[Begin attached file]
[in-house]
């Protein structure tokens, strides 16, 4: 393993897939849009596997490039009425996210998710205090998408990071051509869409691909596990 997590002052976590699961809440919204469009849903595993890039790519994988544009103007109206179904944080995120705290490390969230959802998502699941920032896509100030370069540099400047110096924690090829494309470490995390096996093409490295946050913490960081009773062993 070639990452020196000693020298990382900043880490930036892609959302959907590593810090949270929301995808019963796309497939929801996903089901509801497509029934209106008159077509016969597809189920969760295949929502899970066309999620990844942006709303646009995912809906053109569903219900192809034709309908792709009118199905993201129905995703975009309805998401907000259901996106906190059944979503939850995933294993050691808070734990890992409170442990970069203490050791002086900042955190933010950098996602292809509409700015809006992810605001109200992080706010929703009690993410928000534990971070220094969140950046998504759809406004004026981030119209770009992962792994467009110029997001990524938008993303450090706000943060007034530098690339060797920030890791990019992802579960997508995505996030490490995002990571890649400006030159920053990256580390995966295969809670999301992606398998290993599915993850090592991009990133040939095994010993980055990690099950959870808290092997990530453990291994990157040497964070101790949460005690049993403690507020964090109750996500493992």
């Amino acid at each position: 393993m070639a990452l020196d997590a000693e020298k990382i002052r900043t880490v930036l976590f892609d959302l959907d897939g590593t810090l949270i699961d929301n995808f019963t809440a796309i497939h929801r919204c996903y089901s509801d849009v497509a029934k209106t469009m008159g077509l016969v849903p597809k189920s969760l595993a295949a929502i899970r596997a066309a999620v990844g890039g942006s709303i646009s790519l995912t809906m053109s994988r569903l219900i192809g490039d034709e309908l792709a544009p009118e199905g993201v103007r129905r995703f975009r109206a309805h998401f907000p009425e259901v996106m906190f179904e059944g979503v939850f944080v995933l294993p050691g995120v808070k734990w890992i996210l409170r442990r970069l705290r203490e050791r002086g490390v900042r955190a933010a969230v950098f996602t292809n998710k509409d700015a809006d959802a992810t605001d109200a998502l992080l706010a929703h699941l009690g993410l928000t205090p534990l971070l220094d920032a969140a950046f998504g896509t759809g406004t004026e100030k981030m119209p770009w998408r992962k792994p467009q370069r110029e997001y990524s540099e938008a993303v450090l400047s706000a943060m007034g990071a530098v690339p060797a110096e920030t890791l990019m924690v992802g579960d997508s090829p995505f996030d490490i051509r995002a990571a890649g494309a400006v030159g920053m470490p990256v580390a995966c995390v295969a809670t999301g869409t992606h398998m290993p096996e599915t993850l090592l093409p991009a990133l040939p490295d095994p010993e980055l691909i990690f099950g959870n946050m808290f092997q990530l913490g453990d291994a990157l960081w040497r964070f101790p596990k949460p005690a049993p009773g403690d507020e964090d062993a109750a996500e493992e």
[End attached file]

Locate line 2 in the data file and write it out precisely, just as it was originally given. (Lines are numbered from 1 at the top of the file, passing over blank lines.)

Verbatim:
């Protein structure tokens, strides 16, 4: 393993897939849009596997490039009425996210998710205090998408990071051509869409691909596990 997590002052976590699961809440919204469009849903595993890039790519994988544009103007109206179904944080995120705290490390969230959802998502699941920032896509100030370069540099400047110096924690090829494309470490995390096996093409490295946050913490960081009773062993 070639990452020196000693020298990382900043880490930036892609959302959907590593810090949270929301995808019963796309497939929801996903089901509801497509029934209106008159077509016969597809189920969760295949929502899970066309999620990844942006709303646009995912809906053109569903219900192809034709309908792709009118199905993201129905995703975009309805998401907000259901996106906190059944979503939850995933294993050691808070734990890992409170442990970069203490050791002086900042955190933010950098996602292809509409700015809006992810605001109200992080706010929703009690993410928000534990971070220094969140950046998504759809406004004026981030119209770009992962792994467009110029997001990524938008993303450090706000943060007034530098690339060797920030890791990019992802579960997508995505996030490490995002990571890649400006030159920053990256580390995966295969809670999301992606398998290993599915993850090592991009990133040939095994010993980055990690099950959870808290092997990530453990291994990157040497964070101790949460005690049993403690507020964090109750996500493992």